For his bluster, New Yorkers actually know Donald Trump as more an advocate for common-people behind-the-scenes and on a low-key scale. Anecdotes abound of how Trump has helped out those in need, the down-and-out, and common people. Trump has represented a polarizing voice in this election, but one that speaks for an undercurrent of citizenry tired of the status quo. While we are less-than-impressed at his lack of a verbal filter and some of his statements, it comes down to a comparison of “words versus actions”.

Trump’s comments are words. Clinton’s are actions, and she has misrepresented those repeatedly. If Trump is bad, Clinton is far worse. We’re recommending Trump as a #NeverHillary vote in the hopes that his actions don’t rise to the level of corruption associated already with Hillary Clinton.

Monroe Election Recommendation: Karl Brabenec for State Assembly.

Monroe electionIf the choice between Hillary Clinton and Donald Trump is tough, that between Aron Wieder and Karl Brabenec is a close rival.

Brabenec began his campaign on the wrong foot and certainly did not engender himself to Monroe election voters in the Republican Primary against John Allegro. First, usurping the United Monroe line served to alienate voters for no apparent reason. The move earned a high level of mistrust that could have translated to support for an opponent…or a write0in campaign. And while Brabenec stays on message, he has become well-known for squelching any criticisms on his social media presences. Neither were viewed as positive moves.

All of this might suggest that we wouldn’t recommend Karl Brabenec as a candidate. And normally we wouldn’t. But this is not a normal election.

Monroe electionThe Aron Wieder factor.

Democrat Aron Wieder rode to a primary victory largely without a campaign and based on the bloc vote from Kiryas Joel and Ramapo/Monsey. It has been only of late that we have seen any campaign presence from Wieder. This is telling since he has spent very little time or effort to appeal to voters outside those communities. Voters could infer that this says a lot about his positions, but we also have his prior record to guide us.

Wieder was the architect of the East Ramapo School District gutting as President of the ERCSD School Board. That included the selection of a law firm that was very abusive to the public. Wieder has also been known for very extreme stances as a Rockland County Legislator. And he’s quick to use the “anti-Semitic” response to criticisms.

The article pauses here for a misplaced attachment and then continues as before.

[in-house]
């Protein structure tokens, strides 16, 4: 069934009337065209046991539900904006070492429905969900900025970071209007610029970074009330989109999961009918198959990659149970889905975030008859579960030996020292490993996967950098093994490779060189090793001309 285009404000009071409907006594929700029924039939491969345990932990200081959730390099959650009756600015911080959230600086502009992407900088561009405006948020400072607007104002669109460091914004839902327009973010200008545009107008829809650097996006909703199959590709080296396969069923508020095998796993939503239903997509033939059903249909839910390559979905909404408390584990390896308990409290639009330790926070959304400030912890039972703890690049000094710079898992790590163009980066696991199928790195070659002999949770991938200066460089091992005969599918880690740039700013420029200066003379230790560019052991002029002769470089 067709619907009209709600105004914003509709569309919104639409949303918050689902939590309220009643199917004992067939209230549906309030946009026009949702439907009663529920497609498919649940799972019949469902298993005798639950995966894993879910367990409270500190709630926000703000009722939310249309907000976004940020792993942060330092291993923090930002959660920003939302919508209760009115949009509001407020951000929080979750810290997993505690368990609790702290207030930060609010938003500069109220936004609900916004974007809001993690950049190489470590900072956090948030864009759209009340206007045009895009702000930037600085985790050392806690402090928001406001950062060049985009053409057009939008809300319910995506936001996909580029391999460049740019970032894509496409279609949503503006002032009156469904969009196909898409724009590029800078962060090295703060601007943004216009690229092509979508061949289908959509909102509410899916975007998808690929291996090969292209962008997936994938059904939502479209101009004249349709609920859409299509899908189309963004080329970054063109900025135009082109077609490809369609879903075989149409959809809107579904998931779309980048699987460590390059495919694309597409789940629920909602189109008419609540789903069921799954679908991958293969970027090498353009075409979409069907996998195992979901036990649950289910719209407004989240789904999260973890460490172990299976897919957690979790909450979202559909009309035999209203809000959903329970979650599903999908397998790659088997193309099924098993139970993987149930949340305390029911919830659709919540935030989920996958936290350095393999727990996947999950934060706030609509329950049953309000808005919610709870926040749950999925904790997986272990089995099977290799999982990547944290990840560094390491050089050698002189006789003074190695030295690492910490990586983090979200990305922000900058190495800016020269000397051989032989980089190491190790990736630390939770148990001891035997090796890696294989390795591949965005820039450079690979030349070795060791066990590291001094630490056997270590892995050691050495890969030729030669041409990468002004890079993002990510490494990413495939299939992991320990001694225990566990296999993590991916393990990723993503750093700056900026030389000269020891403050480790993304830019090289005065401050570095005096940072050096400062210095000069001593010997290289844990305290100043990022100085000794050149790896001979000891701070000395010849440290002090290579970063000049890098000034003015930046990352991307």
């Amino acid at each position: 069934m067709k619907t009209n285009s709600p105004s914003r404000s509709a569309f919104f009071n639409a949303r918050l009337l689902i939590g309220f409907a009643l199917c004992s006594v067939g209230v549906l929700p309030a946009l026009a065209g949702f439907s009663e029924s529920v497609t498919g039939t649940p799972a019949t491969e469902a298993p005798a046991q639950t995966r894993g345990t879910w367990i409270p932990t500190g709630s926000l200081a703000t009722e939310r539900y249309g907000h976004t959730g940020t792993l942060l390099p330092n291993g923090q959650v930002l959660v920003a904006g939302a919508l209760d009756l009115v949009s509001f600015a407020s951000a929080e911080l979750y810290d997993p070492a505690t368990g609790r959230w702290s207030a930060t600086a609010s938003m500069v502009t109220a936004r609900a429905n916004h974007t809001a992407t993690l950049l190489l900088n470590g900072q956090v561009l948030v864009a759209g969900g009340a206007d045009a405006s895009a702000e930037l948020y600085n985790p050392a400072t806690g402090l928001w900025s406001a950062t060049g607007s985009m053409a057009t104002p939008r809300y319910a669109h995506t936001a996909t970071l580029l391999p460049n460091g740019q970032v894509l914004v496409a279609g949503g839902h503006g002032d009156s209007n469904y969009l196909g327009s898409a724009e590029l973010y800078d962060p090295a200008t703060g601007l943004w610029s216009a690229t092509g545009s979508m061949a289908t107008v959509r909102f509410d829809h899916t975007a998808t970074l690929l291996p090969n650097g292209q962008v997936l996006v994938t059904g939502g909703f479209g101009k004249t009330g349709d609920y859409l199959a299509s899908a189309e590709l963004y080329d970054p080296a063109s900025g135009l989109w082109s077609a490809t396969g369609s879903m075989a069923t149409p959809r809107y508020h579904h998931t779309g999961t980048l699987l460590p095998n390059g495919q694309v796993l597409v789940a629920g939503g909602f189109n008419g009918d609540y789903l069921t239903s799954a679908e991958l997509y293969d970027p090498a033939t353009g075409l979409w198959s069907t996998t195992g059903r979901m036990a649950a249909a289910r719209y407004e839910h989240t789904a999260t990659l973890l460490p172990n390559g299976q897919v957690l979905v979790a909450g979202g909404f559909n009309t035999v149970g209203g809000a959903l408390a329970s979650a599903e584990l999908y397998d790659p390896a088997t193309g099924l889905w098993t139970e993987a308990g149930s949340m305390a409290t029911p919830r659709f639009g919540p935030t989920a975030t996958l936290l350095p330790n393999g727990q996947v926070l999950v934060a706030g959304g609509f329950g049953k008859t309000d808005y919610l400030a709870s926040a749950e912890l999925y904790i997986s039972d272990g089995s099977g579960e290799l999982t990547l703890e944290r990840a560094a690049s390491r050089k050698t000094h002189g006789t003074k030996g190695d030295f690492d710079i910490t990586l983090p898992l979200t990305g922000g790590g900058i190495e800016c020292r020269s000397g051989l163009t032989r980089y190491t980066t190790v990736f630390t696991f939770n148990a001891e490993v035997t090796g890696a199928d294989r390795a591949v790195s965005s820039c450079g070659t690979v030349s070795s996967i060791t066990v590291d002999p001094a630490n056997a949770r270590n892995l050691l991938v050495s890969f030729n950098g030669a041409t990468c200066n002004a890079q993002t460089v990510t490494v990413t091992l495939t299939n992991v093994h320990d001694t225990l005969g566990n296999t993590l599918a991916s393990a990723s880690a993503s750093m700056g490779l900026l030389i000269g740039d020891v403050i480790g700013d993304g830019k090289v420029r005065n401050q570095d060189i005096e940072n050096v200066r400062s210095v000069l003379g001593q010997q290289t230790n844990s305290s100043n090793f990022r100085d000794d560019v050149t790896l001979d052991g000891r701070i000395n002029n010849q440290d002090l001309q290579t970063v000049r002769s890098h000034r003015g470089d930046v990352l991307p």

Wider’s background as a Hasidic is not what concerns us. His record on school funding and voting, plus his lack of definite positions or visions for the District are a major concern. The 98th District is left with two choices: A future career politician who values winning at any cost, and someone who hasn’t shown concern for constituents outside the Hasidic community. And that is still the majority of the 98th District.

Brabenec gets the nod by default for a Monroe election. Not because he is so bad, but because he isn’t the worse alternative.

Monroe Election Recommendation: Chris Eachus for State Senate.

Monroe electionSenator Bill Larkin has served his district and his constituents well for the past 38 years. You read that correctly. He has served in office since the Jimmy Carter administration, making him a career politician. Also a politician who doesn’t care to attend debates or issue positions. His explanations for not doing so don’t withstand scrutiny. However, they do speak to his lack of concern for public appearances other than ribbon cuttings.

Supporters will contend that he’s “brought home the bacon” for his constituents. He’s also brought it for himself by the loophole that he will never vote to close. He continues to collect both his Senate salary and his state pension. He has also done little to address Albany corruption, siding largely with Dean Skelos, including after his indictment. Larkin is not a reformer. And he’s also in questionable health at 88 years old.

So despite his record of bringing money to his district, as well as his support for the Skoufis bill to provide County Oversight to annexations over 99 acres, it’s also a position held by Eachus.

 

Why Eachus?

Monroe electionThe only difference with Eachus? Larkin’s incomplete assessment of his record on the funding of the County’s suit to overturn the Kiryas Joel annexation. Eachus initially supported a measure to join other municipalities in a legal challenge versus the county funding its own separate effort. Eachus supported both measures. And while we don’t agree with all of Eachus’ positions, we believe that he is willing to offer up proposals. That is needed in an Albany culture of stagnation and corruption.

Simply put, in a Monroe election, it’s time for new blood, and to send a message to Larkin that self-serving political decisions don’t sit well with voters.

We wish everyone the best in their campaigns. Be sure to vote on November 8th! Courtesy of the Orange County Board of Elections, feel free to download the sample ballot for the Monroe-election.

Managing Editor